Tech Xplore reported about a new process for automated fabrication of fiber and silicone composite structures for soft robotics. This novel technique, known as Automated Fiber Embedding, was developed by research team led by Assistant Prof Pablo Valdivia y Alvarado. Original Link:

Credit: CC0 Public Domain

Researchers from the Singapore University of Technology and Design (SUTD) have developed novel techniques, known as Automated Fiber Embedding (AFE), to produce complex fiber and silicone composite structures for soft robotics applications. Their work was published in IEEE Robotics and Automation Letters.

Many soft robot components, including sensors and actuators, utilize embedded continuous fibers within elastomeric substrates to achieve various functionalities. However, manual embedding of continuous fibers in soft substrates is challenging due to the complexities involved in handling precise layering, and retaining of the fibers in the patterned positions which are prone to inconsistencies.

In contrast, the AFE approaches developed by the research team led by Assistant Professor Pablo Valdivia y Alvarado, enabled high precision fabrication of complex layered composites without manual user intervention, thus significantly augmenting the range of fabrication possibilities while saving time and labor.

The techniques exploited seamless combinations of fiber embedding with elastomeric deposition via Direct Ink Writing in an automated manner and allowed precise control of depth and fiber spacing within composite structures. This process automation has great potential for the fabrication and tailoring of soft robot components which require complex geometries that cannot be easily achieved manually.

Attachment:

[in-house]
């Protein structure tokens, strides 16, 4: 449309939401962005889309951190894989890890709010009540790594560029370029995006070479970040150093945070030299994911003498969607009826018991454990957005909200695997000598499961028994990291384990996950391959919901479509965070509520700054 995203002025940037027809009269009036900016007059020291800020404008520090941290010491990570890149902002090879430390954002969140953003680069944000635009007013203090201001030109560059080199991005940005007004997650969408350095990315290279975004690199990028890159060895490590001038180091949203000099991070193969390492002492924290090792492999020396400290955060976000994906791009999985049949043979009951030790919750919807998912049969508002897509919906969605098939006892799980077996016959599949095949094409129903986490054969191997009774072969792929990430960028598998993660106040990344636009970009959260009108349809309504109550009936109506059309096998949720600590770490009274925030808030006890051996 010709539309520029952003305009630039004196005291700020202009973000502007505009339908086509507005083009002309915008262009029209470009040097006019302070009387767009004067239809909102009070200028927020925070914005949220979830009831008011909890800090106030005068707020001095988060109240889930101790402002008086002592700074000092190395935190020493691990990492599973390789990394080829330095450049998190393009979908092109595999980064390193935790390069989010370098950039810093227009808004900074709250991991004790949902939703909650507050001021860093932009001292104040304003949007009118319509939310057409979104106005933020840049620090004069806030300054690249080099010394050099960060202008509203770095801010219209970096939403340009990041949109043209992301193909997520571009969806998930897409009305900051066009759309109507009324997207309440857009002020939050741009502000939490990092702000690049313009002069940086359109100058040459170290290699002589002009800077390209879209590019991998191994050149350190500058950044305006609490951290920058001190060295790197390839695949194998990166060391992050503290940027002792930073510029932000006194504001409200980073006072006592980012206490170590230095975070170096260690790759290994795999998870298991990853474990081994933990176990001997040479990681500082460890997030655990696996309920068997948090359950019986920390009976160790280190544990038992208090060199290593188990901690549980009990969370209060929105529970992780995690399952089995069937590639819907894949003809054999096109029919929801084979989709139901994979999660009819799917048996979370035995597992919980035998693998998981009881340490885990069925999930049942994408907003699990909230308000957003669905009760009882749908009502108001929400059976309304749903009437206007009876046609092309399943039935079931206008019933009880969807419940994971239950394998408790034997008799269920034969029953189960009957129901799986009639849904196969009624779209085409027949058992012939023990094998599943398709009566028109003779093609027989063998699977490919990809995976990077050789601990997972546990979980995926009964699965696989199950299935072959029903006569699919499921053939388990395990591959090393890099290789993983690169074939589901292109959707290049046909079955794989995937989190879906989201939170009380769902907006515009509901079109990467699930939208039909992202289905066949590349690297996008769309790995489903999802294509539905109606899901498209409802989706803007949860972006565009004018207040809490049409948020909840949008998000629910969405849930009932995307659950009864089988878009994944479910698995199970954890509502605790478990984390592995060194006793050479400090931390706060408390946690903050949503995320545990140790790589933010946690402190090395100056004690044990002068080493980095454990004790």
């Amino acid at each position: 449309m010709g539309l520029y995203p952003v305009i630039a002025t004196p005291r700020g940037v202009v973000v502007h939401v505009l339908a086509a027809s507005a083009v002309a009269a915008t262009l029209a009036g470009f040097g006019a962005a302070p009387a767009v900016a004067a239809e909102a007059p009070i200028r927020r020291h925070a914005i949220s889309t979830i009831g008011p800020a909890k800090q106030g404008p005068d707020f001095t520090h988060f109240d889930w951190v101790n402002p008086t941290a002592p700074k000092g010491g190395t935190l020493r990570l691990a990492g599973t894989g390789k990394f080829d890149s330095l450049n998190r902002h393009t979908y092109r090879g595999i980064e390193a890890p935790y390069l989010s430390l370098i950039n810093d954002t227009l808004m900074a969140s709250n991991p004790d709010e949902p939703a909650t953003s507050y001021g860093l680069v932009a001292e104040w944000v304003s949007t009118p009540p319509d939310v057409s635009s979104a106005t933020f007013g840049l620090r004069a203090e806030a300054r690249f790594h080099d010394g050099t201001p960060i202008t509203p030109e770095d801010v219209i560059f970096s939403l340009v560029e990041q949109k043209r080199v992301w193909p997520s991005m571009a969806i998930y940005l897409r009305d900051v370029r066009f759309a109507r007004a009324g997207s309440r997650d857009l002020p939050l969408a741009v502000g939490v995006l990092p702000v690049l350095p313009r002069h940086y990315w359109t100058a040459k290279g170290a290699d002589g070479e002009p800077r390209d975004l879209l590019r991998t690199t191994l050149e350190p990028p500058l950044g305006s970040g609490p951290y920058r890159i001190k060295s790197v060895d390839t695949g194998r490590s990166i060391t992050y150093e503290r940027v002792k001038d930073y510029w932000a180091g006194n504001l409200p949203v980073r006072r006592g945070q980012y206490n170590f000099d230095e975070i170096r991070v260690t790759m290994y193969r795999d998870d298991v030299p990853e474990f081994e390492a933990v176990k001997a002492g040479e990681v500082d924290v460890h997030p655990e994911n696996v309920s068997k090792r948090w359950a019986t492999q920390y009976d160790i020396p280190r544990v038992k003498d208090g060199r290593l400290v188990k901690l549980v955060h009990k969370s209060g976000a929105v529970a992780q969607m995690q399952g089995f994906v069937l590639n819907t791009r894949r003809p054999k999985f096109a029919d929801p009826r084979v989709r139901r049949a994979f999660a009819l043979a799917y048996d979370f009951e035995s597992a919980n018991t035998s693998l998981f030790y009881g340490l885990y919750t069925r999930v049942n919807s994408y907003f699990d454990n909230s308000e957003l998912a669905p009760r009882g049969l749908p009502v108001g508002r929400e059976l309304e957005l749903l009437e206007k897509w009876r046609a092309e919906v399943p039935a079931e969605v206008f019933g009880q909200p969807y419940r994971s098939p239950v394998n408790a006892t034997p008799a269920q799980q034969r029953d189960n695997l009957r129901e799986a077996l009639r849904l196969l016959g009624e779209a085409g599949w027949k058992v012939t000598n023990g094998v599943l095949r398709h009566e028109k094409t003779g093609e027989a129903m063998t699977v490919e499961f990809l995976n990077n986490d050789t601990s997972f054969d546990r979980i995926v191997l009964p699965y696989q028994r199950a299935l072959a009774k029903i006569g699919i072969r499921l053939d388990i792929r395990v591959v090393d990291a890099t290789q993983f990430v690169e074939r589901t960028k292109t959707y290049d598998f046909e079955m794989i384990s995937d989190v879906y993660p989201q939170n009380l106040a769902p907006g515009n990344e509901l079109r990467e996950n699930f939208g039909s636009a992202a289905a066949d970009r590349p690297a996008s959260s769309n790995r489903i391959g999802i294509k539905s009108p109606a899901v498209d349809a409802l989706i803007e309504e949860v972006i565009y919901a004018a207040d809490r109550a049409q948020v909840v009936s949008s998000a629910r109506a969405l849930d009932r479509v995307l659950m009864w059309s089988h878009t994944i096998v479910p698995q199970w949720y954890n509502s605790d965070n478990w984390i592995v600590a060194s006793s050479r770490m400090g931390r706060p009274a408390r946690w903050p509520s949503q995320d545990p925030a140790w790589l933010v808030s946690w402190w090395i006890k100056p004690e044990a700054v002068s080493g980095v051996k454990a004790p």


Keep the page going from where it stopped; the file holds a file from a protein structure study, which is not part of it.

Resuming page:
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Automated fiber embedding for soft mechatronic components. Credit: SUTD

In the study, three different approaches for automated layering and embedding of fibers inside silicone elastomers were discussed. To demonstrate the versatility of the techniques, several soft robotic applications ranging from inflatable actuators to inductive charging coils were also presented. Embedded fiber patterns enabled by the AFE fabrication processes were used to control color change, tailor structural and morphological properties, activate thermal inputs, and enable electrical properties in soft robotic structures. Additionally, combinations of the AFE methods were demonstrated for the autonomous fabrication of several soft mechatronic components.

“Our work demonstrates the development of a family of fabrication processes that can be used to tailor complex fiber layouts within soft composites. This will pave the way for various novel applications in soft robotics including soft sensors and soft communication devices,” said principal investigator, Assistant Professor Pablo Valdivia y Alvarado from SUTD.


More information:

Jain, T. Stalin, E. Kanhere and P. V. y. Alvarado, “Flexible Fiber Interconnects for Soft Mechatronics,” in IEEE Robotics and Automation Letters, vol. 5, no. 3, pp. 3907-3914, July 2020, doi: 10.1109/LRA.2020.2982367.

Calais and P. Valdivia y Alvarado, “Advanced functional materials for soft robotics: tuning physicochemical properties beyond rigidity control,” Multifunctional Materials, vol. 2, no. 4, p. 042001, 2019/12/31 2019, doi: 10.1088/2399-7532/ab4f9d

Stalin, N. K. Thanigaivel, V. S. Joseph and P. V. Alvarado, “Automated Fiber Embedding for Tailoring Mechanical and Functional Properties of Soft Robot Components,” 2019 2nd IEEE International Conference on Soft Robotics (RoboSoft), Seoul, Korea (South), 2019, pp. 762-767, doi: 10.1109/ROBOSOFT.2019.8722752.